The Portfolio123 screener is a valuable tool for screening stocks for value metrics and other parameters. But it can also be used to predict the future, and tell the investor where to allocate his or her money. This post provides an example of how to do that.
Stock market analysis fueled by Portfolio123.
A lot has been going on with the market and the economy recently. A good way to position yourself for the near term is to take a peak at how sector and industry ETFs are performing, and then analyzing the short term trends and how they might play out into the future. To start, lets open up the the screener by selecting Screens from the SCREEN pull-down menu.
Then create a new ETF Screen as shown below.
The objective for this screen is to select a variety of US sector and industry ETFs. In order to avoid massive duplication of screen callups, it is desirable to work with one family of funds. With Portfolio123, I could choose just about any family of ETFs to work with, but the SPDR ETFs seem like a reasonable option.
The ETF-specific screen rules listed under TAXONOMY are as follows:
- ETFFamily = SDPR This rule limits the output to SPDR ETFs only as discussed above.
- ETFAssetClass = EQUITY This rule further limits the screener output to the equity asset class only.
- ETFCountry = USA This rule further limits the output to US equities.
- ETFMethod = STANLONG This rule limits the screener output to standard long ETFs i.e. no short or leveraged ETFs allowed
Two additional rules are included, the first being a liquidity filter so that low $-volume (junky) ETFs are not included. This rule is AvgDailyTot(65) > 1000000.
The second rule measures the one week performance and stored in a variable. The rule is: ShowVar(@A, 100 * (Close(0) / Close(5) - 1)).
Note that ShowVar is used in this rule, not SetVar. This is because we want to see the variable when the screen is run, we are not setting a variable for future use that won't be displayed in the Screen Factors Report.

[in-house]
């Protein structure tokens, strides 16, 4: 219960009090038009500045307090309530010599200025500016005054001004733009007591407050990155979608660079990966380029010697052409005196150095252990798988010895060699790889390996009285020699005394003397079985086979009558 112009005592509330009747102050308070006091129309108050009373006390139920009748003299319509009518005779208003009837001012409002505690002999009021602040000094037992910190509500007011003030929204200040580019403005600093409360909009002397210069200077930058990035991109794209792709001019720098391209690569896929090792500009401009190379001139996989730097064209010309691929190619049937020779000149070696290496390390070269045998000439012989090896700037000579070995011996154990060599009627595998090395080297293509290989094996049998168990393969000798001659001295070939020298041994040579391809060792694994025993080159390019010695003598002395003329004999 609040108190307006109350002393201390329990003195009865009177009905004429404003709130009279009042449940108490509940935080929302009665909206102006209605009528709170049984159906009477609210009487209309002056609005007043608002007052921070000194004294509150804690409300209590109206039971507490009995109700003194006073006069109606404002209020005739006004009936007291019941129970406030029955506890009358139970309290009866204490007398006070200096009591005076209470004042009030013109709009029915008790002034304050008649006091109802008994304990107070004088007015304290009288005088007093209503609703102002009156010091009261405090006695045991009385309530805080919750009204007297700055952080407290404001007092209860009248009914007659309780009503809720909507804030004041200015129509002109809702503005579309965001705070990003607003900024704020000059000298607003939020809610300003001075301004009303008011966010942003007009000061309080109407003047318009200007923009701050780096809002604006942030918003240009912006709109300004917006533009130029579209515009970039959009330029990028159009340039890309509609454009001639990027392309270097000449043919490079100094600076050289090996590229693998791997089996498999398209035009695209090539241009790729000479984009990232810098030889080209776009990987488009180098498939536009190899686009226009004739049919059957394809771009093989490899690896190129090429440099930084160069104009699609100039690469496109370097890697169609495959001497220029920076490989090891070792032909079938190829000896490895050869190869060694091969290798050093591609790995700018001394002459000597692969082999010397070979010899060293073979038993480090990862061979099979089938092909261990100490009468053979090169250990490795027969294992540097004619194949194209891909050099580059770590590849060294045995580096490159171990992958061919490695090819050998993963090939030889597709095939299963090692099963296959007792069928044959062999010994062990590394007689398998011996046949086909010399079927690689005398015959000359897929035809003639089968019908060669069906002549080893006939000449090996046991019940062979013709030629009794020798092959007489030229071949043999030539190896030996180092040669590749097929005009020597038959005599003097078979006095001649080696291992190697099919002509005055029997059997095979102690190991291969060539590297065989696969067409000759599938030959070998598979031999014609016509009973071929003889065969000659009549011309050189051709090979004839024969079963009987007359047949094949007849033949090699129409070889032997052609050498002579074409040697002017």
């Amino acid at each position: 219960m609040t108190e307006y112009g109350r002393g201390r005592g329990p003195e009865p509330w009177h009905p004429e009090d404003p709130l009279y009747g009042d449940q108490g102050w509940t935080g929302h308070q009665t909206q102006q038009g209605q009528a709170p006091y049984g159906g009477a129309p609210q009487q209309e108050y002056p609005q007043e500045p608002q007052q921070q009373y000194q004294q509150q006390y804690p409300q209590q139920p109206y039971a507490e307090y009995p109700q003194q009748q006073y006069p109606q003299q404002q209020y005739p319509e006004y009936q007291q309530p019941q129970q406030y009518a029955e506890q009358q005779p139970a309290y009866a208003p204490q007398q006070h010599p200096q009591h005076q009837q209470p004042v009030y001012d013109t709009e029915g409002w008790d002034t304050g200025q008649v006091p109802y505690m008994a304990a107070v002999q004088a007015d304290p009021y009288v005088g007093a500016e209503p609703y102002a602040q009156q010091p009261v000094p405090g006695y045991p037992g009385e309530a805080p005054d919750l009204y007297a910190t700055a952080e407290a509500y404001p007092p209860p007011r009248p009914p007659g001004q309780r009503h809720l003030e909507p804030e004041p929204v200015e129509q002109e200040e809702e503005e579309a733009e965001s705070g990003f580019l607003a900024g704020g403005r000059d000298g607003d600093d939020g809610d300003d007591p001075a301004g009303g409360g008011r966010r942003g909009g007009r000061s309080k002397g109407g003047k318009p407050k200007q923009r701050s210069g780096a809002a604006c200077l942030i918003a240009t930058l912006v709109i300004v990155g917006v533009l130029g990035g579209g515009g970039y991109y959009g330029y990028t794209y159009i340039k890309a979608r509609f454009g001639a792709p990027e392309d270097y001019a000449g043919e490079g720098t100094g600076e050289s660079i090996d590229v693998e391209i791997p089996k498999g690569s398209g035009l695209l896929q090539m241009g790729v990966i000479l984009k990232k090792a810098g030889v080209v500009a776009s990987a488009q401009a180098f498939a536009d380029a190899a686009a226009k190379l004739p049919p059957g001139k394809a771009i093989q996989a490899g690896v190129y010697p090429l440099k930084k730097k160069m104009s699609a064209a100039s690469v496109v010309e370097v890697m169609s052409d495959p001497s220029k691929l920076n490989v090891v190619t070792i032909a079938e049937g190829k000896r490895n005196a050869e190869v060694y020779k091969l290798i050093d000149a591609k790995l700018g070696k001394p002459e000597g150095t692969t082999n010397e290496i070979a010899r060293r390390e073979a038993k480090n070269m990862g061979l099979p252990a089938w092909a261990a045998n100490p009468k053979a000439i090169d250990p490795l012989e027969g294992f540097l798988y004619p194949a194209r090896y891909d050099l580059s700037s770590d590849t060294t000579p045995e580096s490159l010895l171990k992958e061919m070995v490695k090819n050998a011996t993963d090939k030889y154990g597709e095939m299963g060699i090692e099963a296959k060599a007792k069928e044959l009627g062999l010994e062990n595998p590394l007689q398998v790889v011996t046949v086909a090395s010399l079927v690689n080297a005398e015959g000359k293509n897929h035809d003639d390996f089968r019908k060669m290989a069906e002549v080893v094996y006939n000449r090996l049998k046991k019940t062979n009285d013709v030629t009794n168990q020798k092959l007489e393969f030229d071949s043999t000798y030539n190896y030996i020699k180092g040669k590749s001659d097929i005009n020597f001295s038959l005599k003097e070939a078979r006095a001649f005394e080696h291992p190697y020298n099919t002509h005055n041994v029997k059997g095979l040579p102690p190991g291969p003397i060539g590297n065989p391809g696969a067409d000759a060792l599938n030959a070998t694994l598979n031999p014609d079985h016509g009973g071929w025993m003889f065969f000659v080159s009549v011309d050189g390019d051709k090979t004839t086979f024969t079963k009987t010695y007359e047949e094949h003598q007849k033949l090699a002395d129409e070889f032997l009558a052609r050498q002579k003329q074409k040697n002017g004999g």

Once the screen has been run and Screen Factors has been selected for the Report, then the report (table) can be sorted by the one week performance by clicking on the variable name as shown below.
The Screen factor Report is now sorted from highest one-week percent change to lowest. Lets consider the three economic/political activities going on right now and see how the sectors/industries are responding to these activities.
- OPEC Freezes Oil Production: As can be seen below, this very recent event caused Energy ETFs to outperform this past week.
- Federal Reserve Hints at Rising Interest Rates: Rising interest rates will result in rising Financial ETFs, in particular Banking and Insurance ETFs.
- Expected Clinton election win: Lets just say that Trump had a bad week. As a result Healthcare and Healthcare Services ETFs are rising.
Now lets sort on the poorest one-week performance by again clicking on the variable name in the table header. This side of the equation is a bit harder to analyze, but lets give it a try:
- OPEC Freezes Oil Production: Higher energy costs imply that margins will go down for mining, materials, industrials, and staples.
- Federal Reserve Hints at Rising Interest Rates: Rising interest rates will punish real estate/homebuilders, increase mining and production (materials and industrials) costs, and compete with dividend-related stocks/ETFs, including Utilities.
- Expected Clinton election win: Aerospace and Defense stocks will suffer under the democrats, along with Biotech as Clinton is expected to clamp down on drug pricing patents.
This exercise gives us a glimpse of the future, providing these trends remain in place.
My personal opinion (please take with a grain of salt) is that two of these trends will not hold.
- OPEC has a history of failed productions freezes and this latest version won't hold for long once some members are discovered to be cheating on their quotas. Global slowdown and possibility of rising interest rates wialso be major catalysts for a failed OPEC agreement.
- Although the Federal Reserve talks a good talk, the economy is not in good enough shape to raise interest rates, not this year and probably not next year either, particularly with energy prices rising, which already acts on the economy in a similar fashion as rising interest rates.
The election however, barring a miracle, is Ms. Clintons for the taking. I would expect Healthcare Services to excel, while Biotech and Aerospace/Defense to languish.